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Pentagon Warns Troops about Possible Government Shutdown

support our troops world war 2 memorialThe World World II Memorial was one of many attractions closed in 2013 during a partial government shutdown.
(Photo: MANDEL NGAN/AFP/Getty Images)
Recently, Washington –  On Sept. 25, the Pentagon sent down an official warning to all troops and defense civilians that gridlock on Capitol Hill is threatening a government-wide shutdown, which could come as early as next week, and that there would be no immediate procedure in place to continue military pay, according to an article by Military Times. The deadline in Congress is Oct. 1 to reach a budget deal, and both sides of congress are trying to figure out a stopgap measure that would stop many civilian-run government operations and jeopardize troops' mid October paychecks.

"During a government shutdown, all military personnel would continue in a normal duty status; however, they would not be paid until Congress provides funding," Deputy Defense Secretary Bob Work wrote in a memo sent to all Defense Department troops and civilian employees Friday morning. Previously, there was legislation passed to protect military pay during a shutdown, but it has expired.   The shutdown, if it occurs, would begin on Oct. 1, and bimonthly military paychecks will likely be unaffected because they're processed at the end of September.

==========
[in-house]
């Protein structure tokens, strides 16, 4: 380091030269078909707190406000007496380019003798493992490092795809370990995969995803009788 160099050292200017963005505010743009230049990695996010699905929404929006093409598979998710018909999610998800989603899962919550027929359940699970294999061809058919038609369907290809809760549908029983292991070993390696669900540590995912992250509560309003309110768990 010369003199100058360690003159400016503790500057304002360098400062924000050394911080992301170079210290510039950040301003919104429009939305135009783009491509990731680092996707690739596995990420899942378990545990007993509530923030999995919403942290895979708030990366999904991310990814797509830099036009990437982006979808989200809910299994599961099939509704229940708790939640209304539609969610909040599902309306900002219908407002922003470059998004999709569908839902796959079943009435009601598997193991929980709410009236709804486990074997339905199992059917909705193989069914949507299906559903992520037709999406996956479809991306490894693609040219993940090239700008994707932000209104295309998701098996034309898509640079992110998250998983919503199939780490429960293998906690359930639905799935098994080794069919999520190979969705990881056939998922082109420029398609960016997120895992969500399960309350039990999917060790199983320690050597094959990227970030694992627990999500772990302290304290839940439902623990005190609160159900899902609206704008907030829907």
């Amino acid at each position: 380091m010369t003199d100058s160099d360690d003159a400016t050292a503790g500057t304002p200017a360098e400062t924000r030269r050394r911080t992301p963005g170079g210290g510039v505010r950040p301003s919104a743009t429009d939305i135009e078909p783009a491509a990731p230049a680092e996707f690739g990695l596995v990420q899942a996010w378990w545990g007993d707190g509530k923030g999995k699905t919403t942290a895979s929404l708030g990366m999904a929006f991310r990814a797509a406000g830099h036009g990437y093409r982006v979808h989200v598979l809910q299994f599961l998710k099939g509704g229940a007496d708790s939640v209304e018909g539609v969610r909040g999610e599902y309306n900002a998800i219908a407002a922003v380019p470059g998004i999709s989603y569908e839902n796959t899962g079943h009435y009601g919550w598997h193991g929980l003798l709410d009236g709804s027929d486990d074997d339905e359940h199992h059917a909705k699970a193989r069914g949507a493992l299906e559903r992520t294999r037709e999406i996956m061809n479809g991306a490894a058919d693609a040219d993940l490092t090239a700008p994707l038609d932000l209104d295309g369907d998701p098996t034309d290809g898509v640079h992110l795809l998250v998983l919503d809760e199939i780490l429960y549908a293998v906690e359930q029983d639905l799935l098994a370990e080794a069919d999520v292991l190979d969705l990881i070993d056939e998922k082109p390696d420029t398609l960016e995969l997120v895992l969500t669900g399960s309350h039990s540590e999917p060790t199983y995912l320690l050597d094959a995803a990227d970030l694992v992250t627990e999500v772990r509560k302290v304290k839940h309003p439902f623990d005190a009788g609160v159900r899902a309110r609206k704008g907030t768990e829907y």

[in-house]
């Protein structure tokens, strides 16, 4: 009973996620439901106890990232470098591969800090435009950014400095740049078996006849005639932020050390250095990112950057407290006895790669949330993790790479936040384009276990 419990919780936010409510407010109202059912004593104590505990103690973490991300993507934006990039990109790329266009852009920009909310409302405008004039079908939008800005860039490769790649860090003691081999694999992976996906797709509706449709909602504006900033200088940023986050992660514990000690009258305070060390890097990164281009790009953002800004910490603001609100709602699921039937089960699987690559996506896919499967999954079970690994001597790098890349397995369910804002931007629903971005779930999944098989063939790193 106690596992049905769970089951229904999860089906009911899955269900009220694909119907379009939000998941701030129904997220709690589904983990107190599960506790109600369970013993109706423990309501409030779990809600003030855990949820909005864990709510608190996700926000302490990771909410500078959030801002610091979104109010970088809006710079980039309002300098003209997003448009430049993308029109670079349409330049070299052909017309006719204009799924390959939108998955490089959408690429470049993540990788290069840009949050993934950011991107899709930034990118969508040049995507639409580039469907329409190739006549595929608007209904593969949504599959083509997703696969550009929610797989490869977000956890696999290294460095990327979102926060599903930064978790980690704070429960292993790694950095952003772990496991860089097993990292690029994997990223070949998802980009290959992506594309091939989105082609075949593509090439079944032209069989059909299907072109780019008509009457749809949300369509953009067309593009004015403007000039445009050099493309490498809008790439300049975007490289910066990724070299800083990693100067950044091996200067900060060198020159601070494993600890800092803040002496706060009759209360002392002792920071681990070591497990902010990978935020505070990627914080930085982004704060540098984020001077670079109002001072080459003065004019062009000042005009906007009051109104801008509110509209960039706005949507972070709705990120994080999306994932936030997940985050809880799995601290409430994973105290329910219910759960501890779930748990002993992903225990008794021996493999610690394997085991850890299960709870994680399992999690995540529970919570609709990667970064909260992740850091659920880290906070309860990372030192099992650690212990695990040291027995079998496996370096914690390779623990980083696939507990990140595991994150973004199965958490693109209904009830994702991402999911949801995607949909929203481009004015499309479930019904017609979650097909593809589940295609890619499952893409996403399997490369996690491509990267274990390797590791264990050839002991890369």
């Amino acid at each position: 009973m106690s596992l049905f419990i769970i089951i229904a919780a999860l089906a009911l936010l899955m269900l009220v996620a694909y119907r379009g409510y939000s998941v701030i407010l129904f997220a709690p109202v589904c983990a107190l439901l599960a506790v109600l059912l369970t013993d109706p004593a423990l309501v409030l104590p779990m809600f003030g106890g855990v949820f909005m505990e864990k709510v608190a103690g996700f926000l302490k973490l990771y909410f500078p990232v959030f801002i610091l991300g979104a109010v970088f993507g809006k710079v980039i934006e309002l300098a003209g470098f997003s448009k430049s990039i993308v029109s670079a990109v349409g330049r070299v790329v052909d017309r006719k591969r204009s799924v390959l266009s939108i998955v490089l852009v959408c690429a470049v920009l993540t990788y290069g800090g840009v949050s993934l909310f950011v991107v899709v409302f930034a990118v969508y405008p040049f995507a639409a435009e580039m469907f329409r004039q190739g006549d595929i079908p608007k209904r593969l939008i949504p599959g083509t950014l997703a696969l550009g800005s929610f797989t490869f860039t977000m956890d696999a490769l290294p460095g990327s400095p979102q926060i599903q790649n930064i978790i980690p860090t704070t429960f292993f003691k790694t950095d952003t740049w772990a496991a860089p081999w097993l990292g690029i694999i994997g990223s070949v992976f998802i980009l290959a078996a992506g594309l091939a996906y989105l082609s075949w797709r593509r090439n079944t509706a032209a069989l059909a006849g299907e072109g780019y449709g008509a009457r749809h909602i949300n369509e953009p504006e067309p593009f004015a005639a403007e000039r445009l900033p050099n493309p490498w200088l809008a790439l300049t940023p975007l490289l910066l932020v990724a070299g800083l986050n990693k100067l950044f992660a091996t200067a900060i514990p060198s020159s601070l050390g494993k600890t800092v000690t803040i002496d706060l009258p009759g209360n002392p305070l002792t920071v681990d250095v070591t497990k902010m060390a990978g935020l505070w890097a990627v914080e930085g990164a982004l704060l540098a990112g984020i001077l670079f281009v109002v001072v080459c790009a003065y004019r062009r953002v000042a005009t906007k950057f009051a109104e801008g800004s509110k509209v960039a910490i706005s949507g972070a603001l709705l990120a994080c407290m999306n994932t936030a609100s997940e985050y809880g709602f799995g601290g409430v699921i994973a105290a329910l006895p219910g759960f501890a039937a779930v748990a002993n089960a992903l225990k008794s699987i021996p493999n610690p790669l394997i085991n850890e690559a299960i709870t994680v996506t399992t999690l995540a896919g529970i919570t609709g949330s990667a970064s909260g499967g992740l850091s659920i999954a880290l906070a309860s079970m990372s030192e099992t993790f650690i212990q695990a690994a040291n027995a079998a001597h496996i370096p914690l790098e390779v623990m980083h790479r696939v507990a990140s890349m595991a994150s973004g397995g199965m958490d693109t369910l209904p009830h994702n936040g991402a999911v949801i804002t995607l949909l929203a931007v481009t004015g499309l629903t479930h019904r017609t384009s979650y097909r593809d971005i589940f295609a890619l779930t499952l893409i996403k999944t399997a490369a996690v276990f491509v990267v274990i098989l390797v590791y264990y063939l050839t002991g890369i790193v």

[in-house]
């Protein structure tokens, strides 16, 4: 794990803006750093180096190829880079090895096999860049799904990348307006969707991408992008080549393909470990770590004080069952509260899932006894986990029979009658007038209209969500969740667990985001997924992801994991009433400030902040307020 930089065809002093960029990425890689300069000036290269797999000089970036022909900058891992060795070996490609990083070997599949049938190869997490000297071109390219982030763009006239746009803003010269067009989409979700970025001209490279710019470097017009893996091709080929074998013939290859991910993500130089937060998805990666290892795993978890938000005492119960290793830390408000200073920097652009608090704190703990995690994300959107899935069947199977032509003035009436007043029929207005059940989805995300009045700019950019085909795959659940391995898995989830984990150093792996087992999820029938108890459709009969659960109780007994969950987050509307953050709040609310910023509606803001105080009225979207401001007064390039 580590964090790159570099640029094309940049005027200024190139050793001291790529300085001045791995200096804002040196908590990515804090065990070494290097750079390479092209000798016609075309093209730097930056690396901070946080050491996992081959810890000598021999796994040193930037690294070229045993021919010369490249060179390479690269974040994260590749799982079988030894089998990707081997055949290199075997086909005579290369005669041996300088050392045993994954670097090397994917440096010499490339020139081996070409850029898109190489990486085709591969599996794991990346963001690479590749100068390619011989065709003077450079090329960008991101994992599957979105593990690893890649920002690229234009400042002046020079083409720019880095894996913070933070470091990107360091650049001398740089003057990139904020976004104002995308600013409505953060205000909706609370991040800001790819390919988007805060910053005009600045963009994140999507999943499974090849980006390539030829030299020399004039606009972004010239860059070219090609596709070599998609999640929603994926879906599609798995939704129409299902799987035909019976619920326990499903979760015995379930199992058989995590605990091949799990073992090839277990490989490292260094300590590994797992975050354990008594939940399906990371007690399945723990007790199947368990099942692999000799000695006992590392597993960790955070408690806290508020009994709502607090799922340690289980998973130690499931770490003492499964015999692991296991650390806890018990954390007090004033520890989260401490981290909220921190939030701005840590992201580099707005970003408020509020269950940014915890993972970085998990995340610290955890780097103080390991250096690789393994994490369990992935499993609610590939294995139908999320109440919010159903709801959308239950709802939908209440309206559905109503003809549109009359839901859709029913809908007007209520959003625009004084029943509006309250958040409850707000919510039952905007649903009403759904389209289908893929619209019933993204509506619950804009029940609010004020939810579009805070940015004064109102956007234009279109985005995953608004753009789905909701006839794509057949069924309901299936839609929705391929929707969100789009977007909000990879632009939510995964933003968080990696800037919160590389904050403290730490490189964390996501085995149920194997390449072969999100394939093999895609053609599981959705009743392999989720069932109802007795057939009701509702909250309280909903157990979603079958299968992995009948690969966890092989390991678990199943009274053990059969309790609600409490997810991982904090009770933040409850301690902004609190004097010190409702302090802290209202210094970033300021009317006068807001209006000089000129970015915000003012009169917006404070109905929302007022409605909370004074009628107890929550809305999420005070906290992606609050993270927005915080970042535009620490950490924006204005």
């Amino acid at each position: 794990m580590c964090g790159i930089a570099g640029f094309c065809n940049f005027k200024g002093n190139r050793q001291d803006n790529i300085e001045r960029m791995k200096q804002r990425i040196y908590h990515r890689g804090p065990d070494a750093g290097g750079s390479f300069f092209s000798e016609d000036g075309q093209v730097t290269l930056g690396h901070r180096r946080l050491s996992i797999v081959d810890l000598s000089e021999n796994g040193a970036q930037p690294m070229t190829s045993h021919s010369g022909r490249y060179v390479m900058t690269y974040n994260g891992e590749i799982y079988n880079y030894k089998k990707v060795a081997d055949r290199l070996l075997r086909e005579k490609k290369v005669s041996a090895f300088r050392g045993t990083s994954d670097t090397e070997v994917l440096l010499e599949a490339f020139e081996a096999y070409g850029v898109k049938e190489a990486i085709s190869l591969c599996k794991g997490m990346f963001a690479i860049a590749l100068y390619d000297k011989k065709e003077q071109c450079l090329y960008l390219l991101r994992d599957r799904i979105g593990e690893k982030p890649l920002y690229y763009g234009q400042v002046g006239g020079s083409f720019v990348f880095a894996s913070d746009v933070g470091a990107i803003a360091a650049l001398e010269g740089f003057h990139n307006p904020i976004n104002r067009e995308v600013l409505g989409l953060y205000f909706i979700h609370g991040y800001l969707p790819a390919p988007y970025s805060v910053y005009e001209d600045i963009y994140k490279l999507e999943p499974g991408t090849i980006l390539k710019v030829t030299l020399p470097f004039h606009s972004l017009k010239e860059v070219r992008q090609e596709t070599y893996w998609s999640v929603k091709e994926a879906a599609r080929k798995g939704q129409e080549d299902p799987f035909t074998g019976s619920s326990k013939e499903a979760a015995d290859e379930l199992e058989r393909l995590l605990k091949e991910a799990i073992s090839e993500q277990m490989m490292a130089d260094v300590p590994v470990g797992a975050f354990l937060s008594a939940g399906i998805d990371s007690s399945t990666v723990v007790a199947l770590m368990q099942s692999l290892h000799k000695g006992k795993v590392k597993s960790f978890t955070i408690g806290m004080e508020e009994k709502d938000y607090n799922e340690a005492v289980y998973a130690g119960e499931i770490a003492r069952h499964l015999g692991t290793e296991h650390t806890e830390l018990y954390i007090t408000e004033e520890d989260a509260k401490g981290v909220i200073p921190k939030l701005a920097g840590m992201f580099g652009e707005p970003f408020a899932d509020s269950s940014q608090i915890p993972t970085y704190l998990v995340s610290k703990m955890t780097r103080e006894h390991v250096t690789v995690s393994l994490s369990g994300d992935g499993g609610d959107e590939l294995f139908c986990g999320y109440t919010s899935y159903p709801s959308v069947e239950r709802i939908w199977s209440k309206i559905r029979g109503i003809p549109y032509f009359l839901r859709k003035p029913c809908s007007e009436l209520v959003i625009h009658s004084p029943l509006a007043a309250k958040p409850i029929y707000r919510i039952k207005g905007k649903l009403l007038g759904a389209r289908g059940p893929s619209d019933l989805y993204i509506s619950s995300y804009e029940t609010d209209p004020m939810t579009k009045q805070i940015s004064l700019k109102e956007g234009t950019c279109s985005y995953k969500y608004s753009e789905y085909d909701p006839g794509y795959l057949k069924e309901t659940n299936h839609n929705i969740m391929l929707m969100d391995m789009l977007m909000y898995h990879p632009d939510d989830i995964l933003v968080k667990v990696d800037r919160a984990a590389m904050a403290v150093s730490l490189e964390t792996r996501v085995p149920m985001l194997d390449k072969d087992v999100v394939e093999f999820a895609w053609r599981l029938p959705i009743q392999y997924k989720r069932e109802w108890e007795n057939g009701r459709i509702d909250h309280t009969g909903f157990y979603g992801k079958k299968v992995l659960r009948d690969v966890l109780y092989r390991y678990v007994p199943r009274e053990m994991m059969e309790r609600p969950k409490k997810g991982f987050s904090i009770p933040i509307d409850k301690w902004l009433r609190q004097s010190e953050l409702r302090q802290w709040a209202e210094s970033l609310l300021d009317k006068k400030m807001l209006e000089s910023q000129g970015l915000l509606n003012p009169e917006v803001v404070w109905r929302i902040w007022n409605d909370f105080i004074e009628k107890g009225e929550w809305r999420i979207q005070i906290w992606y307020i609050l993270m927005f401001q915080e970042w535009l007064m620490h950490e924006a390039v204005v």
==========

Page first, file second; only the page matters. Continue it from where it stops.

The last time the government shut down for more than two weeks — over attempts to defund Obamacare — about 800,000 federal workers were placed on furlough. But the DOD was able to bring its civilians back to work after about a week, according to an article by Stars and Stripes.

Military Times said:

Defense officials say the response to a government shutdown this year would be very similar to the one that occurred in 2013. Many civilian employees would face temporary furlough, though DoD would identify thousands of workers as "essential" and order them to continue on their jobs. If Congress authorizes payments for military personnel, the civilians who process those checks would likely be declared essential employees. Overseas operations would continue into October regardless of a shutdown, but still could suffer some impact due to the civilian furloughs. In addition, a shutdown and civilian furloughs would dramatically slow or entirely halt many of the military's administrative functions and impact key civilian-run services such as military health care, child care, commissaries and other on-base services.

Many on both sides of the aisle are hopeful a compromise will be reached. ---- Check back to our blog for more military updates. Want to learn more about how to help the troops? Click here to donate and show your support for the brave men and women soldiers serving our country. Please consider reaching out to us.

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